I was fortunate enough to participate in an archaeological dig at ancient Mycenae in Greece this summer. We excavated the lower town, which is located in a valley below the famous citadel that includes the iconic Lion Gate. This was my first time in the field and it was interesting to see all of the methods that are taught in class actually in use. The experience allowed me to have a better understanding of the different practices used in archaeology such as: architectural surveying, GIS, floatation, sifting etc. After participating in this dig I now have a much better understanding of what goes into archaeology, and the potential careers that are available. It definitely made me realize that I do want to pursue a career in archaeology and classical history. If you have the opportunity to participate in a dig do not pass it up, you will have the time of your life! It was an amazing experience and all of the people I met were unbelievable and full of passion. I hope I get the chance to go back again next year.
Although I was in Greece to practice archaeology I had time afterwards to travel around the country for a few days. I was in Athens for two days and Dr. Spencer Pope was actually able to give me and a few friends a tour of the Acropolis and the new Acropolis Museum. It is amazing to see in person the temples and sculptures that you learn about in class. I found that it makes you appreciate it much more because you are able to see the amount of work and effort that went into these astonishing works of art. After Athens I spent a few days in Santorini, which is one of the many islands of Greece. It was nice to finally get to relax and just enjoy the country, the food and the people. I know that everyone always raves about Santorini, but it honestly is a breath-taking island. Greece is a stunning country, full of extremely kind and welcoming people and I thoroughly enjoying every minute of my trip!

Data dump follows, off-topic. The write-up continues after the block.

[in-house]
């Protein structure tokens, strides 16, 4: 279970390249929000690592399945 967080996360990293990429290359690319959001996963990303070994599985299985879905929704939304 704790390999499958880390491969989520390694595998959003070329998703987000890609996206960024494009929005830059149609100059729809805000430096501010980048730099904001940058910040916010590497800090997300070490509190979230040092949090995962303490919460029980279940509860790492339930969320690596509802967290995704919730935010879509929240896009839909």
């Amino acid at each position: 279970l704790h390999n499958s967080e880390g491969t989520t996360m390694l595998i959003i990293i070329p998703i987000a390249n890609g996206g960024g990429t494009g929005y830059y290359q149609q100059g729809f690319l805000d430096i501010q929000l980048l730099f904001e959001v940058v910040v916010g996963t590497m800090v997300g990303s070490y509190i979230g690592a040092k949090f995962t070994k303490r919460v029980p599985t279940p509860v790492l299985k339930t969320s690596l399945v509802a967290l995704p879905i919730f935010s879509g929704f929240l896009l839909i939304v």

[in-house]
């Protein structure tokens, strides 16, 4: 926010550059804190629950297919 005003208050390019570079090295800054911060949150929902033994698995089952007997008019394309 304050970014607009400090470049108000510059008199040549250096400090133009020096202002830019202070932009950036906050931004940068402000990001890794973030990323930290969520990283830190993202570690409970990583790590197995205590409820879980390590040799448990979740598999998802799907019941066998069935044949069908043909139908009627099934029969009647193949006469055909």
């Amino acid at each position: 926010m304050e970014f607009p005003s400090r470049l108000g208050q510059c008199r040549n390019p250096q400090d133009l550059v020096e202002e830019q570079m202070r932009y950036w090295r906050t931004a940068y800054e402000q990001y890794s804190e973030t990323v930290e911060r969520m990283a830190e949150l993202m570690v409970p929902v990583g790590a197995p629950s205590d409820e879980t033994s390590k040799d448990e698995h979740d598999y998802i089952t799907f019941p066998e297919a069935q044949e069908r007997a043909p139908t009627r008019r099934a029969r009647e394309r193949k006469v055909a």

(Photo: excavations in process at Mycenae. Photo by C. Hoey)
Monday, August 9, 2010
Kyle McLeister (MA ’11) recently finished a six week study tour of Greece as a member of the American School of Classical Studies at Athens Summer Session (http://www.ascsa.edu.gr/index.php/programs/Summer). The summer session, which was comprised of 20 students and high school teachers from across North America, divided its time between three weeks in Athens and three weeks travelling throughout the rest of Greece, visiting sites of major archaeological and historical importance, as well as numerous museums in Crete, the Peloponnese, and northern Greece. The program not only allows students to gain first-hand experience with the monuments of ancient Greece, but it also gives them to opportunity to forge professional ties with students and scholars in the field.
Wednesday, July 7, 2010
Wednesday, June 30, 2010
Monday, March 8, 2010
Friday, February 26, 2010
Friday, February 12, 2010
At the recent Faculty of Humanities' Awards Assembly, Classics students were on display! Classics major Liana Brent was the featured speaker and used the archaeological excavation as a metaphor for the undergrad experience. The list of award winners included:
Katie Ambeault: Graham Ronald Toop scholarship
Liana Brent: Bertram Osmer Hooper Scholarship, University senate scholarship
Debra Coburn: University scholarship
Michael Courtemanche: John H. Trueman scholarship
Giselle Lo: The Latin Prize
Rebecca Rathbone: University senate scholarship
Louise Savocchia: E.T. Salmon scholarship, University senate scholarship, Varey scholarship,
Barbara Scarfo: Beatrice Corrigan Memorial Book Prize
David Tabron: Gladys Ballantyne Parker Prize
Melissa Verhey: Harold & Gertrude Freeman scholarship
David Wallace-Hare: Alexander Gordon McKay scholarship,
Deans' honour list:
Katie Ambeault, Liana Brent, Chih Chen,
Michael Courtemanche, Rachel Forbes, Rebecca Ketelaars, Sabrina Kokosarevic, Angela Kwok, Giselle Lo, Irina Malakhova, Telmo Medeiros, Jeffrey Poort, Rebecca Rathbone, Louise Savocchia, Barbara Scarfo, Tristan Sibley, David Tabron, Melissa Verhey, David Wallace-Hare